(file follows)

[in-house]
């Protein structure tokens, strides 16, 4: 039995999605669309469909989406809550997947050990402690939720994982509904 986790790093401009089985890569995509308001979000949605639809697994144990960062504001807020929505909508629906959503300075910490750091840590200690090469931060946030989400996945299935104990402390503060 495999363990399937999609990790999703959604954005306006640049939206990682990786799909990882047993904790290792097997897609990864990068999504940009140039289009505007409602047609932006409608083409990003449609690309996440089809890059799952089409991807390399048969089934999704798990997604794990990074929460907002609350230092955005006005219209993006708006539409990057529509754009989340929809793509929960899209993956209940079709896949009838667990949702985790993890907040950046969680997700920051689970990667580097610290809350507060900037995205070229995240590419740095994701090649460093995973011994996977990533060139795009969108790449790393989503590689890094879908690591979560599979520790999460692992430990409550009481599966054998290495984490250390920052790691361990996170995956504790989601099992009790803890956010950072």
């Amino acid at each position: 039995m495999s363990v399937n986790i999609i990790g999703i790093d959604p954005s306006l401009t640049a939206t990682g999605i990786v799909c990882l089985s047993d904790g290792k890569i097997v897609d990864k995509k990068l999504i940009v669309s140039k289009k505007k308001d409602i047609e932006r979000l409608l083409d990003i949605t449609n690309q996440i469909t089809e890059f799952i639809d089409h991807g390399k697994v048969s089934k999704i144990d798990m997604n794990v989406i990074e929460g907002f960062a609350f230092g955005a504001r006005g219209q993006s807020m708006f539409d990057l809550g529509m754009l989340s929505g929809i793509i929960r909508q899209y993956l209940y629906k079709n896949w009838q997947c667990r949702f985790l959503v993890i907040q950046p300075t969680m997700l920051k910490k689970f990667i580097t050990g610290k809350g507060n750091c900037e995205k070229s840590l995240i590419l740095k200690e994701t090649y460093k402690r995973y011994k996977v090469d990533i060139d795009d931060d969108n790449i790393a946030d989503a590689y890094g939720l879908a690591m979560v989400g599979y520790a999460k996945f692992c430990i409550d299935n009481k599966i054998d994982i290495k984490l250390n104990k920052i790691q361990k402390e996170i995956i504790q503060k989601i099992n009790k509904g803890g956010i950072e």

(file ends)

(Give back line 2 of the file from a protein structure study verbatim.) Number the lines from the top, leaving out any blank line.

């Protein structure tokens, strides 16, 4: 039995999605669309469909989406809550997947050990402690939720994982509904 986790790093401009089985890569995509308001979000949605639809697994144990960062504001807020929505909508629906959503300075910490750091840590200690090469931060946030989400996945299935104990402390503060 495999363990399937999609990790999703959604954005306006640049939206990682990786799909990882047993904790290792097997897609990864990068999504940009140039289009505007409602047609932006409608083409990003449609690309996440089809890059799952089409991807390399048969089934999704798990997604794990990074929460907002609350230092955005006005219209993006708006539409990057529509754009989340929809793509929960899209993956209940079709896949009838667990949702985790993890907040950046969680997700920051689970990667580097610290809350507060900037995205070229995240590419740095994701090649460093995973011994996977990533060139795009969108790449790393989503590689890094879908690591979560599979520790999460692992430990409550009481599966054998290495984490250390920052790691361990996170995956504790989601099992009790803890956010950072």